Voithia - August 9, 1997
Bishop Methodios Speaks out for the School
Bishop Methodios of Boston was recently interviewed by the Greek-language newspaper “Proini,” based in Astoria, N.Y., on the administrative situation at Hellenic College-Holy Cross School of Theology and the controversy generated by the reassignment of several administrators and faculty members. The interview appeared in the newspaper’s July 19-20 weekend edition. Following is an English adaptation.
PROINI: Your Grace, as former President of Holy Cross and, moreover, as Boston Diocese bishop, what is your opinion of this controversy at the School?
METHODIOS: I am deeply pained over the situation, as are the Greek Orthodox faithful of New England. The reports in the Greek press and, most especially, in the American press bring us no honor. Our people are scandalized and this is not to our advantage. It is unacceptable that a School official who has benefited greatly from this institution and from the Church, should take it upon herself to denigrate the School not only in the papers, but with the educational authorities and with the Attorney General of Massachusetts. I believe that the “Omogenia,” the Archdiocese and Ecumenical Patriarchate are in a position to face the School’s problems and solve them. At one time, Ecumenical Patriarch Bartholomew characterized this unique institution of higher education as the backbone which holds the Body of our Church upright. Consequently, it is an institution of the Church whose purpose is to prepare spiritual leaders for the communities of the Holy Archdiocese of America. The Archbishop serves as president of the Board of Trustees and has responsibility for the School’s efficient operation, so that it can prepare the clergy of tomorrow.
PROINI: Do you know if the reports of the alleged sexual episode involving certain students were accurate?
METHODIOS: I will not engage the rumors and complaints you raise in your question about a so-called “sexual episode” because I believe that slander, or as we say, “koutsobolio” (vicious gossip) has taken up too much of our time. It is a spiritual cancer that destroys us. It is not possible for me, as the Bishop of Boston, to closely follow all the developments at the School. Moreover, I am not involved with the School’s governance. After my term as president ended, I assured the Ecumenical Patriarch that I would not be involved with School matters. I give my moral and financial support and I encourage the communities to respond generously with contributions. I reiterate that I know nothing related to the so-called “sexual episode.” I am sure, however, that behavior of this sort is not accepted and is severely punished.
PROINI: How true are rumors that the Archbishop decided to transfer the professors who were members of the disciplinary committee, because they did not accept “a directive from higher up” to conceal the whole matter?
METHODIOS: By no means was a “directive from higher up” - to use your expression - issued in order to conceal such an episode. Priests serve the Church wherever they are assigned, according to the Church’s needs. Some of the professors are assigned to communities where they receive some extra salary. During my presidency and afterwards, priests came from Greece to study. And these men served the needs of the communities of the Diocese where they were needed. From experience, I counsel you to be patient and the truth will soon become known.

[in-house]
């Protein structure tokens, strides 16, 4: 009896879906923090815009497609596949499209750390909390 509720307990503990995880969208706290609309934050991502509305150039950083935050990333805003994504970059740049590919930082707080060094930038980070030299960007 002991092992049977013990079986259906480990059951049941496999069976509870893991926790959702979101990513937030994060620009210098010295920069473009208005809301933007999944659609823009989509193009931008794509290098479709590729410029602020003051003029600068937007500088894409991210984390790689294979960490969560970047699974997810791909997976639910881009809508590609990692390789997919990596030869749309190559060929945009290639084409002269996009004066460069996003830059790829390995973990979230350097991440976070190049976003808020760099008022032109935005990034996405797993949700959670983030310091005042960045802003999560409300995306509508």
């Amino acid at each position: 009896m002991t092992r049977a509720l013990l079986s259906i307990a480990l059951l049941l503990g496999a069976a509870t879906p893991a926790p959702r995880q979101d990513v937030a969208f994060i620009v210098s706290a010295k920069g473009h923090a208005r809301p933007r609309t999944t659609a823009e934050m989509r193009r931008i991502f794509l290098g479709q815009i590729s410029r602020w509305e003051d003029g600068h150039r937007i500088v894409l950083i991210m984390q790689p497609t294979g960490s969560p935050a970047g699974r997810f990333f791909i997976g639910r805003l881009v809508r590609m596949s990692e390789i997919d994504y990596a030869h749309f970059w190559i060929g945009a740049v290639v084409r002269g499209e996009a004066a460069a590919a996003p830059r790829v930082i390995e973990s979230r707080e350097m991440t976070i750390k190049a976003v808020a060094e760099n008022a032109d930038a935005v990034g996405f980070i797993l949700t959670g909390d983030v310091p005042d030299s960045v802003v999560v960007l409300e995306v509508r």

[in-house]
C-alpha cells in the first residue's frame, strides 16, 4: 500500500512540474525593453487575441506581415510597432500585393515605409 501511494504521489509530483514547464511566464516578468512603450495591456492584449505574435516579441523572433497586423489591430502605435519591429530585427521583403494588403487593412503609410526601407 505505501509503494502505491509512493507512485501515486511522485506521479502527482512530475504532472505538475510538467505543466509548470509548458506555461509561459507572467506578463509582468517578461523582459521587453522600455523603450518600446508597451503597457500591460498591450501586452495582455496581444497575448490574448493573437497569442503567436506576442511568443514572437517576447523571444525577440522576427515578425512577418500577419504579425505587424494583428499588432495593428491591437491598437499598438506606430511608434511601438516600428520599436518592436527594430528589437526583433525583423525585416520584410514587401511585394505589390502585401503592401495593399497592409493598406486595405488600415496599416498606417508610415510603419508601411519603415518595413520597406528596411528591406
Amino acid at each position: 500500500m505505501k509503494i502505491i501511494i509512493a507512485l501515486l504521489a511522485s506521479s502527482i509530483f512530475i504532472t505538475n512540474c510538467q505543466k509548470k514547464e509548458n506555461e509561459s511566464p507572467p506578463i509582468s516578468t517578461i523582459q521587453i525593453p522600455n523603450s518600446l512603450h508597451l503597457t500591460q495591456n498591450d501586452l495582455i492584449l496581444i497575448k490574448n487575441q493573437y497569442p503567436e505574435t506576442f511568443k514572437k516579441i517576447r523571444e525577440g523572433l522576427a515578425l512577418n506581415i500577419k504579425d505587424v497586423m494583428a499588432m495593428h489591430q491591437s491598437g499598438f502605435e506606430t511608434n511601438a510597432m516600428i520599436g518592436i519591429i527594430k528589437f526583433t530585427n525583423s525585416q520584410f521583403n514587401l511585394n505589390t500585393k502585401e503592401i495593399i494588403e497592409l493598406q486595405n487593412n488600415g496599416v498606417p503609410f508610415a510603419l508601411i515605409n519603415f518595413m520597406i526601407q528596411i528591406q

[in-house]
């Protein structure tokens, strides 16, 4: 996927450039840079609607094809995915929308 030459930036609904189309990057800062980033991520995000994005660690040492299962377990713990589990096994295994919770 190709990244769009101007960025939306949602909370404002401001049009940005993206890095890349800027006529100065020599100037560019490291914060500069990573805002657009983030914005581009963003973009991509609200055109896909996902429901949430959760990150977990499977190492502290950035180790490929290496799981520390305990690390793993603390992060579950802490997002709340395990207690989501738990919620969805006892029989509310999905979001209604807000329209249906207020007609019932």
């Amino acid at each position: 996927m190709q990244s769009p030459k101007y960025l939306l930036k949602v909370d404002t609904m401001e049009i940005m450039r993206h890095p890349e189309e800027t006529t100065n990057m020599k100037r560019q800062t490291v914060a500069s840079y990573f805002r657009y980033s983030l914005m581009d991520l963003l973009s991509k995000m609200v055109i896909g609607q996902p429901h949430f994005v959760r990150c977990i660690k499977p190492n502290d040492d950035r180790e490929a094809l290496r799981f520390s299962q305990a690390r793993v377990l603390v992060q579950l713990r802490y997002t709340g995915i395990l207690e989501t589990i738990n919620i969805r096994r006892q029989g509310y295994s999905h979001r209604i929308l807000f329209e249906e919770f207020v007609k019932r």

PROINI: Your Grace, why was the school president, Father Calivas, replaced with the Bishop Isaiah of Denver?
METHODIOS: I suppose that he wanted a Bishop as president to represent the interests of our Holy Synod on a daily basis. It is to be expected that a new Archbishop would have his own vision and his own plans for the future course of the School. To put his new plans into operation, the Archbishop made some decisions after great deliberation. Some people reacted negatively. They obviously have forgotten that the clergy must obey the authority of their superior. Obedience, respect, Christian humility are fundamental teachings of the Orthodox spiritual life. Either we are Orthodox, or we are not.
PROINI: According to certain legal opinions, the replacement of these professors can be ruled as an illegal and irregular act by the civil courts, if someone should seek recourse for justice. How do you view such a possibility?
METHODIOS: The Church’s decisions are not overseen by civil courts. From what I know, the letter sent to the state Attorney General was not sent by a clergyman, but by a layperson on the School staff. I would be very sad, indeed, if a clergyman sought recourse to the civil courts in order to find justice. The clergy who are professors at the School are clergymen first, then academicians. They became priests first and professors afterwards.
PROINI: In your opinion, have the latest developments at the School affected the Ecumenical Patriarchate? It is said that Ecumenical Patriarch Bartholomew is vulnerable to this through Archbishop Spyridon. Is this true?
METHODIOS: The Holy Archdiocese of America is an eparchy of the Ecumenical Patriarchate and, consequently, what happens in America has repercussions at the Ecumenical Patriarchate. Throughout the “Omogenia,” there exist some people who have systematically sown the seeds of dissension to promote themselves. They have tried to divide the Archdiocese according to “Patriarchal” and “anti-Patriarchal.” They have failed with a resounding crash and are now attempting to shoot down Archbishop Spyridon and, therefore, the Ecumenical Patriarch and the Holy Synod that elected him. I have no doubt that they will fail.
[ Voithia | www.voithia.org/content/qmpob8a.htm | August 9, 1997 ]